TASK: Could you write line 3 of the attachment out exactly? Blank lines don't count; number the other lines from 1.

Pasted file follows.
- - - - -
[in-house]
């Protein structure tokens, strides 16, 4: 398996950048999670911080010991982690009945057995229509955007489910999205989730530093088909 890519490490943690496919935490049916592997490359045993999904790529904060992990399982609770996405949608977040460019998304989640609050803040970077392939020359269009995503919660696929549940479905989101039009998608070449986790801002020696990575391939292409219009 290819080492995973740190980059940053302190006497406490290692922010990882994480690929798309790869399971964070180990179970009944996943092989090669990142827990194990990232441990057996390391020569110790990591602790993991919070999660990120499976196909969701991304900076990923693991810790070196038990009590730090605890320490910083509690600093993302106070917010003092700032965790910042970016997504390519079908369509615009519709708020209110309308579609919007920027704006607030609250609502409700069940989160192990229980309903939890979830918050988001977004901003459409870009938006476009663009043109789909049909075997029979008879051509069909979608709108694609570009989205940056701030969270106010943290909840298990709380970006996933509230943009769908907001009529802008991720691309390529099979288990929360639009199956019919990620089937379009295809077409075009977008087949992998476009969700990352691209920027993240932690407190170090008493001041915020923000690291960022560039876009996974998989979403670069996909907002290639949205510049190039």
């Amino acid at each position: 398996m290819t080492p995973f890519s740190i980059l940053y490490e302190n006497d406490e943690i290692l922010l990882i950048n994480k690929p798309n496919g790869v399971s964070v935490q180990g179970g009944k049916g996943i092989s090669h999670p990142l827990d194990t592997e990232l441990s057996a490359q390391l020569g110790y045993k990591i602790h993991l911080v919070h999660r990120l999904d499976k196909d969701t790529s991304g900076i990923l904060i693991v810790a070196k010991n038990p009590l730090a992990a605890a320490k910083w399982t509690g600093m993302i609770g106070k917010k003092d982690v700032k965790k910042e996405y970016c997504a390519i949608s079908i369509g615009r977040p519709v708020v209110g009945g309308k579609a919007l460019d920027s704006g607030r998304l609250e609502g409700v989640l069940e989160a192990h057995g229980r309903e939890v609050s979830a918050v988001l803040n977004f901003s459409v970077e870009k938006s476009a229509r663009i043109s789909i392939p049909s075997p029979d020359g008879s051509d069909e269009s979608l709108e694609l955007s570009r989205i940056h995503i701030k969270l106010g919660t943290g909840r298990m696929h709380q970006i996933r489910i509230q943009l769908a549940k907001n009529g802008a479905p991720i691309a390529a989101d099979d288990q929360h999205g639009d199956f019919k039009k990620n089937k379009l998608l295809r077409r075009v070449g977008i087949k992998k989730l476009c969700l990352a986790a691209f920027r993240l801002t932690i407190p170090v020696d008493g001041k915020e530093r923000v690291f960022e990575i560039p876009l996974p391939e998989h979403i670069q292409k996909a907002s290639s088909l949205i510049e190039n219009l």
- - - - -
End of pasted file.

């Amino acid at each position: 398996m290819t080492p995973f890519s740190i980059l940053y490490e302190n006497d406490e943690i290692l922010l990882i950048n994480k690929p798309n496919g790869v399971s964070v935490q180990g179970g009944k049916g996943i092989s090669h999670p990142l827990d194990t592997e990232l441990s057996a490359q390391l020569g110790y045993k990591i602790h993991l911080v919070h999660r990120l999904d499976k196909d969701t790529s991304g900076i990923l904060i693991v810790a070196k010991n038990p009590l730090a992990a605890a320490k910083w399982t509690g600093m993302i609770g106070k917010k003092d982690v700032k965790k910042e996405y970016c997504a390519i949608s079908i369509g615009r977040p519709v708020v209110g009945g309308k579609a919007l460019d920027s704006g607030r998304l609250e609502g409700v989640l069940e989160a192990h057995g229980r309903e939890v609050s979830a918050v988001l803040n977004f901003s459409v970077e870009k938006s476009a229509r663009i043109s789909i392939p049909s075997p029979d020359g008879s051509d069909e269009s979608l709108e694609l955007s570009r989205i940056h995503i701030k969270l106010g919660t943290g909840r298990m696929h709380q970006i996933r489910i509230q943009l769908a549940k907001n009529g802008a479905p991720i691309a390529a989101d099979d288990q929360h999205g639009d199956f019919k039009k990620n089937k379009l998608l295809r077409r075009v070449g977008i087949k992998k989730l476009c969700l990352a986790a691209f920027r993240l801002t932690i407190p170090v020696d008493g001041k915020e530093r923000v690291f960022e990575i560039p876009l996974p391939e998989h979403i670069q292409k996909a907002s290639s088909l949205i510049e190039n219009l």